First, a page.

Piano Jazz continues with part two of a monumental session (here's part one), as host Marian McPartland sits down as a guest on the program with guest host Elvis Costello. In this all-new interview, McPartland and Costello celebrate more moments from 30-plus years of Piano Jazz.
Hope you can join us for the forthcoming edition of All This Jazz, beginning at 10pm on Saturday the 11th, here on Public Radio 89.5-1. (We'll also offer, as always, a 7pm re-airing of ATJ on Sunday the 12th on Jazz 89.5-2, which is our station's all-jazz HD Radio channel.)
Each and every week, we faithfully present modern jazz, both recent and classic...from Armstrong to Zawinul, from Adderley to Zorn. And the second half of our two-hour program always carries a "theme."
One of America's most important — and controversial — literary figures, Amiri Baraka, died on Thursday from complications after surgery following a long illness, according to his oldest son. Baraka was 79.
Baraka co-founded the Black Arts Movement of the 1960s. His literary legacy is as complicated as the times he lived through, from his childhood — where he recalled not being allowed to enter a segregated library — to the 2001 attack on the World Trade Center. His poem about that attack, "Somebody Blew Up America," quickly became infamous.
When Malian singer-songwriter Rokia Traore stopped by KCRW's studio, she was in the middle of a cross-country tour and bound for Northern California. The travel-ready artist is the daughter of a diplomat who has been all over the world and cites her rich cultural experiences as her source of inspiration. Singing in both English and her native language, songs like "Mama" function as a tapestry of her life.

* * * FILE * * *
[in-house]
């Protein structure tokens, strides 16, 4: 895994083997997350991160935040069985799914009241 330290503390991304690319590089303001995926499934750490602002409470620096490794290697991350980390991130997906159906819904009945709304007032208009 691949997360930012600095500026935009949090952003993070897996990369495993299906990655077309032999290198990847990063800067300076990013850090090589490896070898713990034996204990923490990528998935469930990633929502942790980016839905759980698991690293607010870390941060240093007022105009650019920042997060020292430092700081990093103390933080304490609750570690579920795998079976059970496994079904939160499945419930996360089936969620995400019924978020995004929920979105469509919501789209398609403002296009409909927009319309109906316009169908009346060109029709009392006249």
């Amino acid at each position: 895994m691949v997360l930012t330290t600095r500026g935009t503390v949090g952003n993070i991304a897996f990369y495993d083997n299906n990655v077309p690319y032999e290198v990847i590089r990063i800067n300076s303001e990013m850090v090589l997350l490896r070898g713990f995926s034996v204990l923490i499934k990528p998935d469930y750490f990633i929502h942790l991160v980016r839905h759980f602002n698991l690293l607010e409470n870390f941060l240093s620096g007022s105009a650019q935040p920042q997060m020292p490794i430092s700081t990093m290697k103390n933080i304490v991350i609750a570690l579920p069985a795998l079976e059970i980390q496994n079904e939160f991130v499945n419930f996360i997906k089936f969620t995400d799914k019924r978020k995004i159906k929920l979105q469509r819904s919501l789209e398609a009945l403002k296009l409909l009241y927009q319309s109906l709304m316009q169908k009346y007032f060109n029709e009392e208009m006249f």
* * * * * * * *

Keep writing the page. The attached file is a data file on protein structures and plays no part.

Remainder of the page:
Originally published on Thu January 9, 2014 10:08 am
This week's Winter Jazzfest seems to be a kind of turning point — for the festival, and maybe for jazz in New York City. What started 10 years ago as a one-night showcase under one roof has expanded to five days at 10 venues, featuring more than 90 groups in a vast array of styles.
Chamber Music in Oklahoma presented the first concert of the new season on Sunday, October 6th at Christ the King Catholic Church in Oklahoma City. Descending from the great Russian musical tradition, the Trio is distinguished by its exuberant musicality, interpretative range, and sumptuous sound and is made up of three musicians with noted solo careers; violinist Misha Keylin, cellist Sergey Antonov and pianist Maxim Mogilevsky. The Founders Concert, marking Chamber Music in Oklahoma's 54th season offered an all Russian program featuring Piano Trio No.
The members of Nashville's Wild Feathers describe their sound as "American music" — and call it that to distinguish it from the kinder, gentler "Americana." Ricky Young, Joel King, Taylor Burns and Preston Wimberly come from Texas and Oklahoma, and jammed on Stones songs all night when they first met. Here, we'll hear them perform songs from their self-titled debut, plus a cover of Tom Petty's "Listen to Her Heart."